P-A5 Genetic and epigenetic changes as biomarkers of progression in HPV-related cancers

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Abstract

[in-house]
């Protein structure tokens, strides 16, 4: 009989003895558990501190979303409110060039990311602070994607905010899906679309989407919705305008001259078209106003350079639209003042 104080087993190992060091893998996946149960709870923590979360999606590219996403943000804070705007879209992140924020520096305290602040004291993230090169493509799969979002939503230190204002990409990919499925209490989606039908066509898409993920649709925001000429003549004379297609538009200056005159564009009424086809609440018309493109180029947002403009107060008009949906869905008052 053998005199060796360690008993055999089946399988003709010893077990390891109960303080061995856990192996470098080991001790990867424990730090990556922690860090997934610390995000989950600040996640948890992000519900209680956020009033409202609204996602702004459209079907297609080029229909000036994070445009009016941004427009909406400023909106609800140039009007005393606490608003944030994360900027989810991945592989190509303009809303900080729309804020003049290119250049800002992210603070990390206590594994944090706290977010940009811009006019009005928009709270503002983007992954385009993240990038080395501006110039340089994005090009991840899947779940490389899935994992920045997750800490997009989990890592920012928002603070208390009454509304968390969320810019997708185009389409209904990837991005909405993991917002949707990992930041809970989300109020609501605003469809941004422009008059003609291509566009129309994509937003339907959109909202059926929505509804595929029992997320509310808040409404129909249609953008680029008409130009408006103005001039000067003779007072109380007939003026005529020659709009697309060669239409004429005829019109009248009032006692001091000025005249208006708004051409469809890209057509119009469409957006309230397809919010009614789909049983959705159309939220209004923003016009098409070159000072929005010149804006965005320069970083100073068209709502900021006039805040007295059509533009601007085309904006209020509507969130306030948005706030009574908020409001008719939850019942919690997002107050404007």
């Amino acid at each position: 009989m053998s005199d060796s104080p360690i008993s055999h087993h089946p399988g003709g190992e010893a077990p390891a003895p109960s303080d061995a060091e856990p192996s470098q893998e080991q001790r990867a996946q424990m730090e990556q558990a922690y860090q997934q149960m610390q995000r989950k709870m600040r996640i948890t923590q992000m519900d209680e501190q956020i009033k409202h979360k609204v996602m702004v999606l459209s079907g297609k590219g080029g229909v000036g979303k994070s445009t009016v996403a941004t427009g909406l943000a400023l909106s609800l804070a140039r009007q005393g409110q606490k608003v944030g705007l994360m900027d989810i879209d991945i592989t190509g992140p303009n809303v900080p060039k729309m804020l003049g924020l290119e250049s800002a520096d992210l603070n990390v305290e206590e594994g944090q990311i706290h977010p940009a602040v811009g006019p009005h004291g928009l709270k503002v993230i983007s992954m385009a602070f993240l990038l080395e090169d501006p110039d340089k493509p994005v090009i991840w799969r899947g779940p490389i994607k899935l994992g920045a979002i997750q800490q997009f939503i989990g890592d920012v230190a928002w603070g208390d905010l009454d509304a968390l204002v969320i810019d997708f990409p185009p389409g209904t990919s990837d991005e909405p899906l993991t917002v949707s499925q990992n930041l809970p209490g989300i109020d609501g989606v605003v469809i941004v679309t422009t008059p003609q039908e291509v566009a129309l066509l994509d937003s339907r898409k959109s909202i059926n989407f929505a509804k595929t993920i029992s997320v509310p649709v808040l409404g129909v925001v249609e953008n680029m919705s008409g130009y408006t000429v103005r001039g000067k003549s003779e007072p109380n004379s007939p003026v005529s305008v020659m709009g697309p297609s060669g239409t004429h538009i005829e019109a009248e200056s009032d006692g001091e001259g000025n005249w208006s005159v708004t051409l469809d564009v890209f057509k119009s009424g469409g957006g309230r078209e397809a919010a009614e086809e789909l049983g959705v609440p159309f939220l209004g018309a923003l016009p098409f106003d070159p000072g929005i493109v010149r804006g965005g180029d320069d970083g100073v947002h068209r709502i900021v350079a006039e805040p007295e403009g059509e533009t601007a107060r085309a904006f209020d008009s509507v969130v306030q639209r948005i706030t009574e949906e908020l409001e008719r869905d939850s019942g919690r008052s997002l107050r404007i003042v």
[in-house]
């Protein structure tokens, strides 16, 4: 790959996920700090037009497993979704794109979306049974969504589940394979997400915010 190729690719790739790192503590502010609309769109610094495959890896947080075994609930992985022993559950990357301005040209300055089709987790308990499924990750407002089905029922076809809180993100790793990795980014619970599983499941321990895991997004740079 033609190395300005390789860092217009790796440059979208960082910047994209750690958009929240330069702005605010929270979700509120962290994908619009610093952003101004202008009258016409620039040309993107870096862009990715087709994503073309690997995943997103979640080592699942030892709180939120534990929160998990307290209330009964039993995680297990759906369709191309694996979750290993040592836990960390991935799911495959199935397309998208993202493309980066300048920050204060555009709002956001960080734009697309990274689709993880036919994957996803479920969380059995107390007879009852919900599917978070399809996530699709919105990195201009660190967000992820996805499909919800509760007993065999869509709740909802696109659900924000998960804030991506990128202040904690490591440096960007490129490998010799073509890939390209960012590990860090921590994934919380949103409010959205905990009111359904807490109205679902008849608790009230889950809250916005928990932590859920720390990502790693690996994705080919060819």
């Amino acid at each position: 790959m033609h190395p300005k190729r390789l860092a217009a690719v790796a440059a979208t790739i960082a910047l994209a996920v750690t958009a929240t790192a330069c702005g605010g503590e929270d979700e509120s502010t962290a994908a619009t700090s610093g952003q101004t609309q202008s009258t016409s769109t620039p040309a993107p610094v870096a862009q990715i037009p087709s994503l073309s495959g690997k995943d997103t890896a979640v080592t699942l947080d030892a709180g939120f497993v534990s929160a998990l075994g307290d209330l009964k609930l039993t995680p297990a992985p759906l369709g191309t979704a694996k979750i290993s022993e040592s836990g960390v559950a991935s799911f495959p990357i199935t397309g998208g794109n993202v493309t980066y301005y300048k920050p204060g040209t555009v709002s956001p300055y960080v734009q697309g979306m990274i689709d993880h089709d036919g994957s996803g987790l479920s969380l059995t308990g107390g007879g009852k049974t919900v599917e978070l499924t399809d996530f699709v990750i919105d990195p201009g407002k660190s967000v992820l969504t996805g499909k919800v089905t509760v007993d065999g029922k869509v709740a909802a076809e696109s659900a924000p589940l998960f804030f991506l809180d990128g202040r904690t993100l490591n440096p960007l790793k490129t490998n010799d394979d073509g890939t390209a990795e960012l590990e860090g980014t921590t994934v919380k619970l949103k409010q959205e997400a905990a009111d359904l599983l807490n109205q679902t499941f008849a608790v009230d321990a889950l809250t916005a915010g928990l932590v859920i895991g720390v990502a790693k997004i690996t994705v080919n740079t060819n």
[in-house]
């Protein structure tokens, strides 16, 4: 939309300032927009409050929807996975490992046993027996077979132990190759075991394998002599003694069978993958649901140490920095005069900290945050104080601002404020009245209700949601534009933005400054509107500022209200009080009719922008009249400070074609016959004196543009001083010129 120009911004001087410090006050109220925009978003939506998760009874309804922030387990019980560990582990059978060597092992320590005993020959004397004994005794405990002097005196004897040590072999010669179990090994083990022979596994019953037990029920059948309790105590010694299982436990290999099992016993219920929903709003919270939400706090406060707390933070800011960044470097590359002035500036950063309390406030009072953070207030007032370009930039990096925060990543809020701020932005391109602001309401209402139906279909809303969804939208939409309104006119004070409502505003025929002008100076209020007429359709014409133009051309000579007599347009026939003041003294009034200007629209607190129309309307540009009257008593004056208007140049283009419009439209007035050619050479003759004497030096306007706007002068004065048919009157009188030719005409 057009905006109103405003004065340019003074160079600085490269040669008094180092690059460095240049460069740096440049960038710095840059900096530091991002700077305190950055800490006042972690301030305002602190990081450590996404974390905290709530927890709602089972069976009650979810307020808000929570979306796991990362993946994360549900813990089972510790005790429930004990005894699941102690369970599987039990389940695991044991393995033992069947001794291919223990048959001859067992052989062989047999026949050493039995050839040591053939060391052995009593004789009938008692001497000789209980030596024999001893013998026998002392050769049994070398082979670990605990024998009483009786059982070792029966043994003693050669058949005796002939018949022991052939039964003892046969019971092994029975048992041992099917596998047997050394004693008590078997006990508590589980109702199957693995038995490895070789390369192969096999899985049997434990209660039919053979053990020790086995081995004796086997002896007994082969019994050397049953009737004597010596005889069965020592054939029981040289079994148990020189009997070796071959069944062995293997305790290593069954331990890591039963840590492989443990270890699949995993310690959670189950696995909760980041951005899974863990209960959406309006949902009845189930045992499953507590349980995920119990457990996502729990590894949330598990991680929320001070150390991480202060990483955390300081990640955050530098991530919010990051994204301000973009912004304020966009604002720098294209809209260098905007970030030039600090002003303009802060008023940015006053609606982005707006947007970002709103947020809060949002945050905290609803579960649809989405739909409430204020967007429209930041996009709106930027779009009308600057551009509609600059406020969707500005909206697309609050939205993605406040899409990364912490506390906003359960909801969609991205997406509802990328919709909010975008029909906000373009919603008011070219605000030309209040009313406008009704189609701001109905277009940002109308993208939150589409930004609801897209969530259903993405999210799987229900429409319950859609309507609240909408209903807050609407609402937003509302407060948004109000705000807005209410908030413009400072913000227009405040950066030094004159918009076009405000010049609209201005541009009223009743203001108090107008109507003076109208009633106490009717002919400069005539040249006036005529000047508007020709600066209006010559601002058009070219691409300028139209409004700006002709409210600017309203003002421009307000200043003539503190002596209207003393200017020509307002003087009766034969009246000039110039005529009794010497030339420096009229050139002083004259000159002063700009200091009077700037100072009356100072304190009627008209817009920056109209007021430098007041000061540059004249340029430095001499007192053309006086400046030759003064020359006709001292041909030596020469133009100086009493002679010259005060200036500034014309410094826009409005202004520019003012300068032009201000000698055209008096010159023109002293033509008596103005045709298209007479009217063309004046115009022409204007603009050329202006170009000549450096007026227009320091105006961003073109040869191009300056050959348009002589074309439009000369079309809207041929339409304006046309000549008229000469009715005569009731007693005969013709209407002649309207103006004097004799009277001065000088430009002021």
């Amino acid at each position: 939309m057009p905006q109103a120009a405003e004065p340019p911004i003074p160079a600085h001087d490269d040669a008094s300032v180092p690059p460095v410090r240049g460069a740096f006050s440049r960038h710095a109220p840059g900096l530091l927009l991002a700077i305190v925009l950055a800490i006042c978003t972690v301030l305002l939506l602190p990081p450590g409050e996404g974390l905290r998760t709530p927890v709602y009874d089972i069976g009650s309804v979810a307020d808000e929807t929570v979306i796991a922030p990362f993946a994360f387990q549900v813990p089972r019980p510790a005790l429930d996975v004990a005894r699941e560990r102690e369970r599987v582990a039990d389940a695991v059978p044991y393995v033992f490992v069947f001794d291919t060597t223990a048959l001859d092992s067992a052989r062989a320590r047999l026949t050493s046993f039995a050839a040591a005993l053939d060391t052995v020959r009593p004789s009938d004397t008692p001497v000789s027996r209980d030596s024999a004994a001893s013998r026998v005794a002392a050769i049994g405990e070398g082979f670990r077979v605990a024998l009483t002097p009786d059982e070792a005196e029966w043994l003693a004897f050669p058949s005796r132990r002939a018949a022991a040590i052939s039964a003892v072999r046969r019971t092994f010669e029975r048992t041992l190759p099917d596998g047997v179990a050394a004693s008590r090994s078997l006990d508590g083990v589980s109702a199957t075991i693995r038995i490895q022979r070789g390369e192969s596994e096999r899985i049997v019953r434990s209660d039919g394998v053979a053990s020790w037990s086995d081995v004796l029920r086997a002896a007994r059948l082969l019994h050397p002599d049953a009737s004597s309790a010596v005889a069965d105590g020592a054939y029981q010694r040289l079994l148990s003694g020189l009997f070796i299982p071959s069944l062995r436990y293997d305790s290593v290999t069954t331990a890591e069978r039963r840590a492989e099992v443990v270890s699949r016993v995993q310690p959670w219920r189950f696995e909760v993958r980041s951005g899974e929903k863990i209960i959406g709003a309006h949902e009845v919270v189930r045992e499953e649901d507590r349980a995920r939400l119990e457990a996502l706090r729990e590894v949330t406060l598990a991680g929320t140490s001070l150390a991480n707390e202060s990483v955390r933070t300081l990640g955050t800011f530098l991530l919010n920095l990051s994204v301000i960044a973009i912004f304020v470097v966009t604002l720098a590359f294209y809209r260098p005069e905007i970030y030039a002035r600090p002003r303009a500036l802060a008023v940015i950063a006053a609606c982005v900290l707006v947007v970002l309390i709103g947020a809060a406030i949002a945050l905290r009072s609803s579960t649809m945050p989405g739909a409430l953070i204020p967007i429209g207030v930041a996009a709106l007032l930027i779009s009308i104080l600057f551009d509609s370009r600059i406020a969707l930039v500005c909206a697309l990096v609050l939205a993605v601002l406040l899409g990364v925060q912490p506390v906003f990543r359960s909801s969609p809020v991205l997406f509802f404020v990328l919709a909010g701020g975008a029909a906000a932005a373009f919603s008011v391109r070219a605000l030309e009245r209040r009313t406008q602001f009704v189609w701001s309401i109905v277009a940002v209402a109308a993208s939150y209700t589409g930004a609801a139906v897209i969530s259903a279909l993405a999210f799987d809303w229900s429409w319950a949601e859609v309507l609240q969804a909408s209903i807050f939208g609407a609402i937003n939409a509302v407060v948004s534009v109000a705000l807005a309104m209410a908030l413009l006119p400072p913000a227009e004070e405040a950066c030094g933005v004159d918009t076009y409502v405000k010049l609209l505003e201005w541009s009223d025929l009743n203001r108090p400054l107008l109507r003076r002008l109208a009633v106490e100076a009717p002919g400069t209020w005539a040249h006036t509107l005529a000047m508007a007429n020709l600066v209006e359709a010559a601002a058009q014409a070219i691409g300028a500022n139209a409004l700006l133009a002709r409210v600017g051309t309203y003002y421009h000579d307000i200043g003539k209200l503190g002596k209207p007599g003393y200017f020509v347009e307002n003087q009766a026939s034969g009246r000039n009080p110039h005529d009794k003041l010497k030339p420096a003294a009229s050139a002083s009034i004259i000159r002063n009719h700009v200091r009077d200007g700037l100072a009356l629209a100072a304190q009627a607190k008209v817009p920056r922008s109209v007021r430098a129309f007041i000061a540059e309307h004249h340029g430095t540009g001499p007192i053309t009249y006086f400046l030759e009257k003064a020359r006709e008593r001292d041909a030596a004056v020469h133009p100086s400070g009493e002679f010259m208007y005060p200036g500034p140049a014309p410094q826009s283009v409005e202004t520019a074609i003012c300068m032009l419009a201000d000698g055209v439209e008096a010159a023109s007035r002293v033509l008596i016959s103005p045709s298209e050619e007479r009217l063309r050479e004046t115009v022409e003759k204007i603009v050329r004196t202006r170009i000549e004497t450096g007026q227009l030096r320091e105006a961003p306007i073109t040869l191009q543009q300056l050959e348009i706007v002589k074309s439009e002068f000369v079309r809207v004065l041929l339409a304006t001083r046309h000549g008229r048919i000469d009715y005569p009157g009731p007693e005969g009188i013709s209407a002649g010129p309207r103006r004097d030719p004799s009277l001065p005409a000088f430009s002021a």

Persistent infections of high-risk a human papilloma viruses (HR-HPVs) are often associated with progression to mucosal cancers in ano-genital as well as oropharyngeal areas. Also for cervical cancers, for which screening programs are available, it is difficult to identify the lesions at high risk of progression to invasive cancers. Molecular markers able to identify viral infections associated with progressing cervical neoplasia are strongly needed for cervical cancer screening and triage. In particular predictive biomarkers are needed for detecting lesions at high risk of recurrence/progression in order to implement appropriate treatment and for avoiding overtreatment of those at high probability of regression. In order to achieve such goal we have performed the expression profile analysis of p53-related genes in HPV16-positive genital carcinomas along with autologous non-tumor tissue, and identified significant differences in the expression levels of genes involved in regulation of apoptosis, cell cycle, proliferation and DNA repair pathways. In particular, BRCA1, CDKN2A (p16), CASP2 and TNFRSF10B genes were significantly up-regulated (p<0.05) in cancer lesions and appear to be good candidates for predictive biomarkers. More recently analysis of TERT-gene promoter are showing the high frequency of activating mutations (30.4% of penile cancers as well as 26.1% of cervical cancer) in lesions associated with less oncogenic HPV genotypes (ie, HPV53), and even in HPV-negative lesions. Validation of these candidate biomarkers is currently in progress on a larger number of cases, including different grades of HPV-related neoplastic lesion (CIN1-3 and invasive cervical cancer) in association with epigenetic markers (i.e. gene methylation and miRNA expression profiles). Such studies will contribute to the development of new tools for the identification of premalignant lesions at high risk of progression to invasive cervical carcinoma.

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